Reduce Risk

Intellectual Property (“IP”)

Intellectual Property needs to be identified, nurtured and protected in order to safeguard your future.


For a business, one of its most valuable assets is something quite intangible. IP is the value generated by your creativity. It can include trademarks, copyrights, design rights and patents. Just because you cannot see or touch it, it doesn't mean it has no value. IP can create income for you, help you grow, and add value when you come to sell or exit your business. Intellectual Property needs to be identified, nurtured and protected in order to safeguard your future.

There are two main categories of IP:

  1. Your confidential information – which is valuable but cannot be registered.
  2. IP that you can register. The Intellectual Property Office is the official UK government body responsible for IP rights including: Copyrights, Design Rights, Patents and Trade Marks.


N.B. These intangible assets need to be protected to the same level irrespective of whether you are involved in just domestic trade or international trade.

Your Confidential Information

Although you cannot protect your company’s confidential information by depositing it in a central registry, this does not mean that you cannot protect it.

The steps you can and should take are as follows:

  1. Establish a confidentiality policy and make this clear and available to all your employees.
  2. As an integral part of this policy, your confidential information may be encrypted and held in a secure place on your intranet.

Often, however, it is necessary to share your confidential information with an actual or potential partner. In this case we would suggest that you consider completing the following consecutive steps, by agreeing:

  1. A Non-Disclosure Agreement (“NDA”). – These can be either “mutual” where both parties share confidentiality – or one way, where just one party shares confidential information. In an NDA you will set out and define the confidential you are sharing and what should happen to it if negotiations collapse – including penalties should a party breach confidentiality.
  2. A Memorandum of Understanding (“MoU”). – Although not usually a full contract, MoUs are useful in defining what you have agreed and where you hope to arrive. MoUs will usually incorporate the terms of the NDA.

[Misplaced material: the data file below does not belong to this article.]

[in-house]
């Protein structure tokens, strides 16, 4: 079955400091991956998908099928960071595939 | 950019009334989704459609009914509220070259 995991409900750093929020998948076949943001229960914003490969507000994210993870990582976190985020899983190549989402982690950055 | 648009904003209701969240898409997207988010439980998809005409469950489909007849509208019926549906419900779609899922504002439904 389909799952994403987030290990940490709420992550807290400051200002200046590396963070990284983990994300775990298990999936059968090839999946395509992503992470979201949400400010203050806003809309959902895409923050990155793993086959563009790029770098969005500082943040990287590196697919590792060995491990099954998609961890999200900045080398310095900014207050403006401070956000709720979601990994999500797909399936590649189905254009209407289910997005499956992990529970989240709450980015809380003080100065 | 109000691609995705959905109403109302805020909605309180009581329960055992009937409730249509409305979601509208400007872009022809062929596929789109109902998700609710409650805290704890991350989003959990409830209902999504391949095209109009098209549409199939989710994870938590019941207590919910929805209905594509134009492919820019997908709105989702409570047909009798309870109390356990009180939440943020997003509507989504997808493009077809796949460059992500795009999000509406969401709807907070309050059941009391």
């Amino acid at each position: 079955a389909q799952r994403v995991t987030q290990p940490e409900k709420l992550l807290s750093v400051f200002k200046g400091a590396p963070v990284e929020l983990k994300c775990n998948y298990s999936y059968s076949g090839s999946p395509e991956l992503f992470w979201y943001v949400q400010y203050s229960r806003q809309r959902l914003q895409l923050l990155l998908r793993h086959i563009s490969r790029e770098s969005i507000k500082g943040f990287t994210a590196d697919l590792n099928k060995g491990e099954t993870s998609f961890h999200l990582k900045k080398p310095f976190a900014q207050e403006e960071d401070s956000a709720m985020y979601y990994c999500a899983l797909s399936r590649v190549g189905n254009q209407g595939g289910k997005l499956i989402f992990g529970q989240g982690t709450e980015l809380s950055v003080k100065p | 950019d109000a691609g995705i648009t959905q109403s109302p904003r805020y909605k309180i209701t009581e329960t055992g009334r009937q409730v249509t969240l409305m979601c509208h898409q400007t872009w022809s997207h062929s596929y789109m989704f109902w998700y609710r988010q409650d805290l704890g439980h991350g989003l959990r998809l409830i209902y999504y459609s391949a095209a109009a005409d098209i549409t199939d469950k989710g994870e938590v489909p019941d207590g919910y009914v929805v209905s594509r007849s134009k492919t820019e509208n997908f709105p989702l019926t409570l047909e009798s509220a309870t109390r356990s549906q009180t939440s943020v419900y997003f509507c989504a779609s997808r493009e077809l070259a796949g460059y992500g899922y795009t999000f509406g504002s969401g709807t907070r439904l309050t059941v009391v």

3. A Letter of Intent (“LoI”). – The final step before signing a full commercial contract (usually “tighter” than an MoU). LoIs will also usually incorporate the terms of the NDA.

The more complex and the higher value the negotiations, the more these documentary steps are advisable. (As a minimum, you should always start with an NDA.)

Templates for these documents can be accessed from Simply-Docs.

See: The Intellectual Property Office.



Copyright is the legal right of a creator of a particular piece of work to prevent other people from reproducing or making use of that work. The law of copyright exist to make sure that if you’re a creator, you can create value from your work by retaining control over its exploitation. Copyright can apply to a wide range of creations, such as:

  • ‘How to’ guides.
  • Articles.
  • Artwork.
  • Audio.
  • Compilations.
  • Databases.
  • Designs.
  • Documents.
  • Films.
  • Games.
  • Methodologies.
  • Photos.
  • Software.
  • Surveys.

You should:

  1. Work out which copyrights you own or could own.
  2. Determine which ones can be registered – and then register them.
  3. Avoid infringing other peoples’ copyright.

See: The Intellectual Property Office.


Design Rights

Design Rights protect the texture, contours, shape, materials and decoration of a design. They can apply to a wide range of products including packaging, graphics, logos and the ‘look and feel’ of products.

Design rights are an underused element of intellectual property rights because many people don't know about them. There are two types of design rights: registered design rights and unregistered design rights. You should:

  • Identify which Designs you own or could own.
  • Work out whether these designs can be ‘Registered’.
  • If you can register them, you should if you have not done so already.
  • Consider commercialising those Design Rights.
  • Make sure that you are not infringing other peoples’ designs.

See: The Intellectual Property Office.



A patent is a form of intellectual property that gives its owner the legal right to exclude others from making, using, selling and importing an invention for a limited period of years, in exchange for publishing an enabling public disclosure of the invention. Typically, however, a patent application must include one or more claims that define the invention. A patent may include many claims, each of which defines a specific property right. These claims must meet relevant patentability requirements, such as novelty, usefulness, and non-obviousness.

See: The Intellectual Property Office.



A trademark is a mark that a business uses to differentiate its goods or services from those of all other business. It’s a badge of (trade) origin that tells the consumer ‘this is my product’ or ‘these are my services’. When you have a trademark registered, nobody can use that mark in your business sector without your agreement, and so it’s a very valuable way of protecting your brand.

Trademark protection is a complex area of law and seeking trademark legal advice as early as possible in your journey is vital. This not only helps to ensure that you have the right to register your marks but also that you are registering them in the right way and in the appropriate territories.

See: The Intellectual Property Office.